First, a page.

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Neurology. 2012 Sep 4;79(10):1060-4. doi: 10.1212/WNL.0b013e318265a698. Epub 2012 Aug 8.

Standardized sign-out improves completeness and perceived accuracy of inpatient neurology handoffs.

Author information

  • 1Department of Neurology, Mayo Clinic, Rochester, MN, USA. briandmoseley@gmail.com

Abstract

OBJECTIVES:

As residency programs adjust to new duty hour restrictions, the use of cross-coverage systems requiring handoffs will rise. Handoffs are vulnerable to communication failures when unstructured. Accordingly, we implemented a standardized sign-out process on our inpatient neurology services and assessed its effect on completeness and perceived accuracy of handoffs.

METHODS:

Residents spent the first half of their rotations utilizing unstructured sign-out. They transitioned to a structured sign-out system (using the situation-background-assessment-recommendation format) during the second half of their rotations. We analyzed survey responses before and after implementation to evaluate for an effect.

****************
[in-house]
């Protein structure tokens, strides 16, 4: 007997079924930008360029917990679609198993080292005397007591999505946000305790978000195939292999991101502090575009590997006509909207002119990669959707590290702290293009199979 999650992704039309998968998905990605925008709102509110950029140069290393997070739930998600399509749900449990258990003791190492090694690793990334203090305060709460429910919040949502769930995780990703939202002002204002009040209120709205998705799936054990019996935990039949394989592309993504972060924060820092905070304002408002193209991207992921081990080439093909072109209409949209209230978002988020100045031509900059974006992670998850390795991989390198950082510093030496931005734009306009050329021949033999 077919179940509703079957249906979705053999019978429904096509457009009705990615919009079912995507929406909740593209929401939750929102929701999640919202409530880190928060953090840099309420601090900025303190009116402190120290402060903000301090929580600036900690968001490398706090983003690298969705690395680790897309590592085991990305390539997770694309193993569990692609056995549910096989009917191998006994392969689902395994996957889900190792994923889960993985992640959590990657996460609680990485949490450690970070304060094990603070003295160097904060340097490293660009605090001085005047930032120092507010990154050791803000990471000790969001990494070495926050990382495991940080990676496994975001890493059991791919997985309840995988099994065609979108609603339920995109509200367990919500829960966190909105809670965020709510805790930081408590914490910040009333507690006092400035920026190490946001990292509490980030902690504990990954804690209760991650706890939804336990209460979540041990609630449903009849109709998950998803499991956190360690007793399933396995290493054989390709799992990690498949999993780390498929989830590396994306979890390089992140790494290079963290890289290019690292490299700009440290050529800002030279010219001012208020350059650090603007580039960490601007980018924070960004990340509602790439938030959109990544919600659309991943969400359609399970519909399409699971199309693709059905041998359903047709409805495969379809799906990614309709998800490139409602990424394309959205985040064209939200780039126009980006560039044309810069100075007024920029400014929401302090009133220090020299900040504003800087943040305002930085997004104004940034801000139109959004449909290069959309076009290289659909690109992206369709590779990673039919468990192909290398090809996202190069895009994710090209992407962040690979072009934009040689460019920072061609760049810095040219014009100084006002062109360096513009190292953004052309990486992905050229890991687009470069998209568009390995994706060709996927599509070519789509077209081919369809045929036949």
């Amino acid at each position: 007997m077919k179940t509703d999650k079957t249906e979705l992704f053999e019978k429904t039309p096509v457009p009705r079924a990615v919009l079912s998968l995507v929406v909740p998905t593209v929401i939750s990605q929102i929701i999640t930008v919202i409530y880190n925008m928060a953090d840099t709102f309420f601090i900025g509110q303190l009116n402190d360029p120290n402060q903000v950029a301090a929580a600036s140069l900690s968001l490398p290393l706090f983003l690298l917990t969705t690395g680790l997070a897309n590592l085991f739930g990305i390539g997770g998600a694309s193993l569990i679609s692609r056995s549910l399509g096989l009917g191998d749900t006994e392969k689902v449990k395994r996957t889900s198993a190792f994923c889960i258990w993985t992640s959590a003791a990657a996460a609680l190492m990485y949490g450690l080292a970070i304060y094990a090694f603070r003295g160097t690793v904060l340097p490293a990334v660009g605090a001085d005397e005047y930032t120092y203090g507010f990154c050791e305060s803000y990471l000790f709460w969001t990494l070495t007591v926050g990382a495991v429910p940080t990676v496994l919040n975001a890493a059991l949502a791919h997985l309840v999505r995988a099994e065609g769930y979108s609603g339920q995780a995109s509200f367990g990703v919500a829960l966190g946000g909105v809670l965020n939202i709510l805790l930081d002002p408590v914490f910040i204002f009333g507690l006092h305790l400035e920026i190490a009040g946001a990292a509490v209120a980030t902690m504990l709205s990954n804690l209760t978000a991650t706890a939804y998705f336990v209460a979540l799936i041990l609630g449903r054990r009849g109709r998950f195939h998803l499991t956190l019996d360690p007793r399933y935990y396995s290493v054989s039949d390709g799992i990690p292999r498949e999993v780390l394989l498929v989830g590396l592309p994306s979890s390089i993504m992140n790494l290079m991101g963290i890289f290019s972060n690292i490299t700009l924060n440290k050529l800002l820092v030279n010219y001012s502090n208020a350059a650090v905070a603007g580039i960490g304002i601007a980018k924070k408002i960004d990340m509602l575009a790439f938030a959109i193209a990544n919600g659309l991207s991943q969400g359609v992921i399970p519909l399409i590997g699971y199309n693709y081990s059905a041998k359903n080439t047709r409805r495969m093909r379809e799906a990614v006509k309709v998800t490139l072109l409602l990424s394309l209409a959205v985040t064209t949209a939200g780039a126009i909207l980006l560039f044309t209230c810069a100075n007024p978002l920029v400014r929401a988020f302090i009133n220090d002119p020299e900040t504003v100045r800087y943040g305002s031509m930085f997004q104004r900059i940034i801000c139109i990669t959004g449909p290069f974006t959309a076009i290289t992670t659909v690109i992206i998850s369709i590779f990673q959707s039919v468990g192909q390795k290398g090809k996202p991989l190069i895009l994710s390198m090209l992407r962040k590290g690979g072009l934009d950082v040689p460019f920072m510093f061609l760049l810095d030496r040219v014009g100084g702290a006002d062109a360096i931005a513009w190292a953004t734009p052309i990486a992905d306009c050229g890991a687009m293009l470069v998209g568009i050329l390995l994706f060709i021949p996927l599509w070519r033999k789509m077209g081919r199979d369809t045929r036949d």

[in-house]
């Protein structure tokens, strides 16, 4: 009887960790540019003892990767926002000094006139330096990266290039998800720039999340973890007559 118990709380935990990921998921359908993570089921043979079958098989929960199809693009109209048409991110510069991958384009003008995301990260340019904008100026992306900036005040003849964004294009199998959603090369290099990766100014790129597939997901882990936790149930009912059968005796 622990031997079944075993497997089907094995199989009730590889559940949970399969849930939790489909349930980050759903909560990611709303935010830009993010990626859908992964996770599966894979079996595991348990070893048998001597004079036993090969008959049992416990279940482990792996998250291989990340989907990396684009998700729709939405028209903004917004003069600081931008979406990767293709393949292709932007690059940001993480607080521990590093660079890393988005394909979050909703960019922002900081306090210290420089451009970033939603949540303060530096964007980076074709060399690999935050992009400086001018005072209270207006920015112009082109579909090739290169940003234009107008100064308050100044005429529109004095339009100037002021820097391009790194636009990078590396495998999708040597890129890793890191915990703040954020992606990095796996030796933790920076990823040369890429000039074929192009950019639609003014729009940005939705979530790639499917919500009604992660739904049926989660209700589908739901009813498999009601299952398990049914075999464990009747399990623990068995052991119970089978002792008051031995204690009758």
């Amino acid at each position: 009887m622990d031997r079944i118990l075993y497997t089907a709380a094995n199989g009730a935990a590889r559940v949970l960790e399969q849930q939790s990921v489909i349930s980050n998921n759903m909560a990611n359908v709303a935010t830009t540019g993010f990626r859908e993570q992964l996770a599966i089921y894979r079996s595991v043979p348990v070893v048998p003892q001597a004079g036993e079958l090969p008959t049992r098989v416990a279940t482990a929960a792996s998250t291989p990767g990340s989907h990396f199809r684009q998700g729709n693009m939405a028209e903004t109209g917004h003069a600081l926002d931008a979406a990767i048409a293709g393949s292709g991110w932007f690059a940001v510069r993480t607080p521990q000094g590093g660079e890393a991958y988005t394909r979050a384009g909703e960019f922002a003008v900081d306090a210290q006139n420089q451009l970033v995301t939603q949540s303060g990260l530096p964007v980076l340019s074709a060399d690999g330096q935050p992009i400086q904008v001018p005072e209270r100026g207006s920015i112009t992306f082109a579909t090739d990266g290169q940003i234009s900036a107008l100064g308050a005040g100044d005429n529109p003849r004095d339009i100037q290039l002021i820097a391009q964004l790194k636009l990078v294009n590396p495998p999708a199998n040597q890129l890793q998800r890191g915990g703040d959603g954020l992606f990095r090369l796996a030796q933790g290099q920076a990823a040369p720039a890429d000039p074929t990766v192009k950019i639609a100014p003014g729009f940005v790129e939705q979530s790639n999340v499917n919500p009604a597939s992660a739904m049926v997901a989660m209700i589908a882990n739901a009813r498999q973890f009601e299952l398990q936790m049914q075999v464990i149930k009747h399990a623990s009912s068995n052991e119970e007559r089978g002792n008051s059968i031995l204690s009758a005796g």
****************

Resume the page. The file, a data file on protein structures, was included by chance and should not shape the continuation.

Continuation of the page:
RESULTS:

Residents utilizing structured sign-out were significantly more likely to share test results with patients/families prior to shift changes (p = 0.037), update our electronic service list (p = 0.045), and feel all important data were being transmitted (p = 0.041). Overall satisfaction (scale 1-10) increased from 6.2 ± 1.6 to 7.4 ± 1.3 (p = 0.002).

CONCLUSIONS:

Our findings demonstrate that standardized sign-out improves the completeness and perceived accuracy of handoffs. Such improvement has the potential to improve patient safety and quality of care.

Comment in

PMID:
22875095
[PubMed - indexed for MEDLINE]
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